Terminal constraints in python

Hi there,

Thanks for the great tool that you’re developing.
I’m trying to slightly modify your pendulum example by transferring the terminal state from the cost function to the constraints.
I tried removing the cost on the final state and adding the following lines according to the pdf specifying the problem formulation.

# terminal constraints
ocp.constraints.Jbx_e  = np.eye(nx)
# ocp.constraints.Jsbx_e = 1e-2*np.eye(nx)
ocp.constraints.ubx_e  = np.array([0.0, np.pi, 0.0, 0.0])
ocp.constraints.lbx_e  = np.array([0.0, np.pi, 0.0, 0.0])

Unfortunately, it looks like the solver does not take this constraint into account since it converges to a “flat” solution (always 0 on the states and on the control).
Moreover, after these lines, if I ask for ocp.constraints.Jbx_e, I get the following error :
AttributeError: ‘AcadosOcpConstraints’ object has no attribute ‘_AcadosOcpConstraints__Jbx_e’
I guess this comes from the fact that in AcadosOcp.py, the declaration of self.__Jbx_e is commented…
I tried uncommenting it, resulting in no error, but the result of the solver is still the same !

Do you have any idea how to solve this ?



Hi @byfra,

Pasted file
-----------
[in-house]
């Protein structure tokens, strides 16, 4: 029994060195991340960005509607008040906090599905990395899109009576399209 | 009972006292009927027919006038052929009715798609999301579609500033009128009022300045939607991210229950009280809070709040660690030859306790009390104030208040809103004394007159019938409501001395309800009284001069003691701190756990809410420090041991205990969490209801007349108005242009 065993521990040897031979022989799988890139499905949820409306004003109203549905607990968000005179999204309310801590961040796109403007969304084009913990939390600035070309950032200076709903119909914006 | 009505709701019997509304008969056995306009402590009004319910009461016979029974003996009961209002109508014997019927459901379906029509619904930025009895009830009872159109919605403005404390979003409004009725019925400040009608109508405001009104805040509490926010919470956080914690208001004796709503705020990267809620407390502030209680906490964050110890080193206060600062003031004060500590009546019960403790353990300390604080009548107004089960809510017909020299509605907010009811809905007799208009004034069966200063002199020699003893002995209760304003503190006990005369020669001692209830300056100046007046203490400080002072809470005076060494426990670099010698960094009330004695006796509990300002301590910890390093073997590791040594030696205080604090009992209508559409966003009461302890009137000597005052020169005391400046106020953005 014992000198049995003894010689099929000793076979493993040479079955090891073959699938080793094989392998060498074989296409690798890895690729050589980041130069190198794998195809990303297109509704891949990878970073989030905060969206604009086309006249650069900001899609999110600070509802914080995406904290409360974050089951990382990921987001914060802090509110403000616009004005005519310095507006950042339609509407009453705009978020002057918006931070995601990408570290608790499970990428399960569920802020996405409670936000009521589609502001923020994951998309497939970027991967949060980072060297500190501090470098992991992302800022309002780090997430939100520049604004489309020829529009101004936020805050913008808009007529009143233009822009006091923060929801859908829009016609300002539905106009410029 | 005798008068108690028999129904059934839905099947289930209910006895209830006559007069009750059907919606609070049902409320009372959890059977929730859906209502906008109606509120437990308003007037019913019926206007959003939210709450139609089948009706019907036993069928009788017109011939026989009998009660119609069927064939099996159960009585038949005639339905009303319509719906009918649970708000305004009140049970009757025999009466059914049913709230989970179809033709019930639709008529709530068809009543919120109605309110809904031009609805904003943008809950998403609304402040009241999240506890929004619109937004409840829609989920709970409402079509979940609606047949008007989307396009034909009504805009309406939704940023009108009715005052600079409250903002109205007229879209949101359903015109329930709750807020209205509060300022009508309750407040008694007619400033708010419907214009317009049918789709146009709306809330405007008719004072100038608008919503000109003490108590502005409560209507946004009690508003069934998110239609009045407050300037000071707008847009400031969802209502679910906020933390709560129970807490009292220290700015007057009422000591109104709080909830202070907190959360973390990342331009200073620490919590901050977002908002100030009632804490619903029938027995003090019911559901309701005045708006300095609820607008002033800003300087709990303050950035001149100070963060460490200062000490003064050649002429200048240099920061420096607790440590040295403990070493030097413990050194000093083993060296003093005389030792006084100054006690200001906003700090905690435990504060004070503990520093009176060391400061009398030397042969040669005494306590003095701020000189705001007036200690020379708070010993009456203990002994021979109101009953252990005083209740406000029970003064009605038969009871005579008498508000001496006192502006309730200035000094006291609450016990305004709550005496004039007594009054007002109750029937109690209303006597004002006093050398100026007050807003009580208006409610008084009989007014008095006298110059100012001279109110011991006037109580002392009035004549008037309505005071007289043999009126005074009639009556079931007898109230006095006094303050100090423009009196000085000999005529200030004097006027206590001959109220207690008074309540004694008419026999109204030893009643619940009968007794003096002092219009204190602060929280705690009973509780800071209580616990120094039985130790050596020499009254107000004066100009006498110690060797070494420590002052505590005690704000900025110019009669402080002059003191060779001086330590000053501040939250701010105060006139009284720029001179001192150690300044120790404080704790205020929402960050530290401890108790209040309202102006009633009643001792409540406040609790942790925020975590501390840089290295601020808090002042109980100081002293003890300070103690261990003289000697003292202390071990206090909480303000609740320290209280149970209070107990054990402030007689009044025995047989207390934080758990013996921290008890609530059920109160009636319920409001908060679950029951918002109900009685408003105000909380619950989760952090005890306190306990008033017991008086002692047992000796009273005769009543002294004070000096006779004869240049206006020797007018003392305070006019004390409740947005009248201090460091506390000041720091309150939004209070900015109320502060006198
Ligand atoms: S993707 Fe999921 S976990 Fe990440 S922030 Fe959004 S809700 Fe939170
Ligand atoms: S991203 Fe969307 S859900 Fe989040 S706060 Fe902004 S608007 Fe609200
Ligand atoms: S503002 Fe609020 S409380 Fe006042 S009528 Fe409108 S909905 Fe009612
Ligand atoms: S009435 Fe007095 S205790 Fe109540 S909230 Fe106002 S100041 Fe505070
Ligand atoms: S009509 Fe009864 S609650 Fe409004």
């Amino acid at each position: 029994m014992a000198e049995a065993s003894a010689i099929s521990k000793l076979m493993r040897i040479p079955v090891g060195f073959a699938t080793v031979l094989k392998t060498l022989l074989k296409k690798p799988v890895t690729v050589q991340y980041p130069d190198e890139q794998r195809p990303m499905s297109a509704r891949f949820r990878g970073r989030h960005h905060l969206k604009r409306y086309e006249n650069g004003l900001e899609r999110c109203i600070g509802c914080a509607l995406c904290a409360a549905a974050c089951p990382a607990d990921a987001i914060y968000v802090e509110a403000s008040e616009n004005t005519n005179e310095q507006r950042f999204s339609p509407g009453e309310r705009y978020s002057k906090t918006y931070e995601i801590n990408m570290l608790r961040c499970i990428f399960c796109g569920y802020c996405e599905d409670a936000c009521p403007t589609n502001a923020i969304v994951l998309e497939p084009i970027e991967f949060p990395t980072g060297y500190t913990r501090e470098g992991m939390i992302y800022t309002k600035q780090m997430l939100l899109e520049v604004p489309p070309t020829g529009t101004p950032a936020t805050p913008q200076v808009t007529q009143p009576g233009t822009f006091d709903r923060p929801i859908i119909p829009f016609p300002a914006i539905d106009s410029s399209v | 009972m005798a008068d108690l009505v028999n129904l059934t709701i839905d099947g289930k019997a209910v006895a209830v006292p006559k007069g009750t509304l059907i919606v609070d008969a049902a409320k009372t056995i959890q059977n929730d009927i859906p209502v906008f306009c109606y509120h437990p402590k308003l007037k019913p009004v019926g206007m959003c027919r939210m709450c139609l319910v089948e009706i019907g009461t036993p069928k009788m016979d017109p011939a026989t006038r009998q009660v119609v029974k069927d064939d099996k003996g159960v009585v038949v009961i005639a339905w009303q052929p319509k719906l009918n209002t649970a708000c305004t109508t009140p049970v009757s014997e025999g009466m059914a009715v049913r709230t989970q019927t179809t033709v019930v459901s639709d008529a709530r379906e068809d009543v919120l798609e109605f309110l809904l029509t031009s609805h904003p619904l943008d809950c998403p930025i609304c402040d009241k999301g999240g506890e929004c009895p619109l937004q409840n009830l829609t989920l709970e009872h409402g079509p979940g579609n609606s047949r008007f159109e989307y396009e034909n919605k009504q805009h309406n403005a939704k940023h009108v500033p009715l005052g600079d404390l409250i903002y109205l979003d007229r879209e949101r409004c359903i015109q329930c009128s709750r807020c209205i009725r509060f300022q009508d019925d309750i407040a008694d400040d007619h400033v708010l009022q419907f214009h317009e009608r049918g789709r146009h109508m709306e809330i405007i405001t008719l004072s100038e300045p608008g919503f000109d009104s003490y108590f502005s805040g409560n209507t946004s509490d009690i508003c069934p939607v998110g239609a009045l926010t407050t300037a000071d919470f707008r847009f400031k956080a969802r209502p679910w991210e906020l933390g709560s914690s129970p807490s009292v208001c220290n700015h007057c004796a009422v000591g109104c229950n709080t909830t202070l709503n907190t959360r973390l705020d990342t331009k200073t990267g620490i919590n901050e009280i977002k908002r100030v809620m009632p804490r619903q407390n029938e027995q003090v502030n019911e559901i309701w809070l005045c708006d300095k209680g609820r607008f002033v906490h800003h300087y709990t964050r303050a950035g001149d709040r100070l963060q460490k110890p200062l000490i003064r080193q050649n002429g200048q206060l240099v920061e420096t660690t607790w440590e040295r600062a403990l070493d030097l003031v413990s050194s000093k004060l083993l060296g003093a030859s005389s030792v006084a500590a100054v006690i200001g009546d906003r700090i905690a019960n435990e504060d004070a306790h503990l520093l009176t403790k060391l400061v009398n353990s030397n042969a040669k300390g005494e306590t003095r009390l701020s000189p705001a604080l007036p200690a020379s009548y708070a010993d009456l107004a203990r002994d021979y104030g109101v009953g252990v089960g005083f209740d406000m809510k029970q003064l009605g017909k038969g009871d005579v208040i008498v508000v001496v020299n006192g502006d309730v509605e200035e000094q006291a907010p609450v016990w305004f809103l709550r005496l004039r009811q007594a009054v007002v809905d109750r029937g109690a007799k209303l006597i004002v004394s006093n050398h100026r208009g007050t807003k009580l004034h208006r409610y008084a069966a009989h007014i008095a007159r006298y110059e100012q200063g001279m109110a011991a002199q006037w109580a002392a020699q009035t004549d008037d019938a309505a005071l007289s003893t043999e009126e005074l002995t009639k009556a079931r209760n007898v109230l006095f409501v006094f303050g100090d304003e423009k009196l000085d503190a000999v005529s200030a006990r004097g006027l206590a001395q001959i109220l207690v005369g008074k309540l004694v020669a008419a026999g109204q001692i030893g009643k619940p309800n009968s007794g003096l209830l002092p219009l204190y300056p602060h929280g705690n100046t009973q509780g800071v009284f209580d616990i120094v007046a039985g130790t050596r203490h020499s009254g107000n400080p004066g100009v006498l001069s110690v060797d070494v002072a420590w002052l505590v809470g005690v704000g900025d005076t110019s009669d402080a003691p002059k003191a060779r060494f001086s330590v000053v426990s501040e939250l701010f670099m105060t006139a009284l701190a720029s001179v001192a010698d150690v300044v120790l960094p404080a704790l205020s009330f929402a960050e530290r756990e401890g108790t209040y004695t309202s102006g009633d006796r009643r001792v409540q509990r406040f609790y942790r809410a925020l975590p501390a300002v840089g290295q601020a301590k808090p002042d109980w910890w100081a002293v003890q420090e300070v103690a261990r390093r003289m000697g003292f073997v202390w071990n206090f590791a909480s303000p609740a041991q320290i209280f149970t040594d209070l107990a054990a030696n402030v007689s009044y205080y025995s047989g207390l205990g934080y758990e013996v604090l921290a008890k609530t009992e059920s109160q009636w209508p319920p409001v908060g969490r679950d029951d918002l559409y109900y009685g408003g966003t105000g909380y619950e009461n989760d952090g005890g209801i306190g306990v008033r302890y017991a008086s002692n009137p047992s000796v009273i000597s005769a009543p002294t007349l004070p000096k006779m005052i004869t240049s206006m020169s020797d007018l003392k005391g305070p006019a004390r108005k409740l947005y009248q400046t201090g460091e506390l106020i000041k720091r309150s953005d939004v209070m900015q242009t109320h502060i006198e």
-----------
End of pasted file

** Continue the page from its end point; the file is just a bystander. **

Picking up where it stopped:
welcome to the Forum and thanks for the post!

This is an error in the Python documentation.
The matrix Jbx_e and all similar matrices (Jbx, Jbu,…) are not actually part of the Python interface (yet).
Instead you have to specify a vector idxbx_e, which is a zero based index vector that defines which components should be bounded.
This means, instead of

ocp.constraints.Jbx_e = np.eye(nx)

you actually have to write

ocp.constraints.idxbx_e = np.array(range(nx))

I will try to implement the setters Jbx etc, which will then internally convert the matrix into the zero based vector mentioned above.

Thanks for pointing this out!


Actually the conversion seems to be partly there already, especially for Jbx_e, so I will try to have another look tomorrow…

Thanks for the quick reply, I confirm that the conversion works.
I missed the following setting :
ocp.dims.nbx_e = nx
Now, it works as expected !

Great that this worked.
Setting/checking the dimensions automatically in python is also on the TODO list :sweat_smile: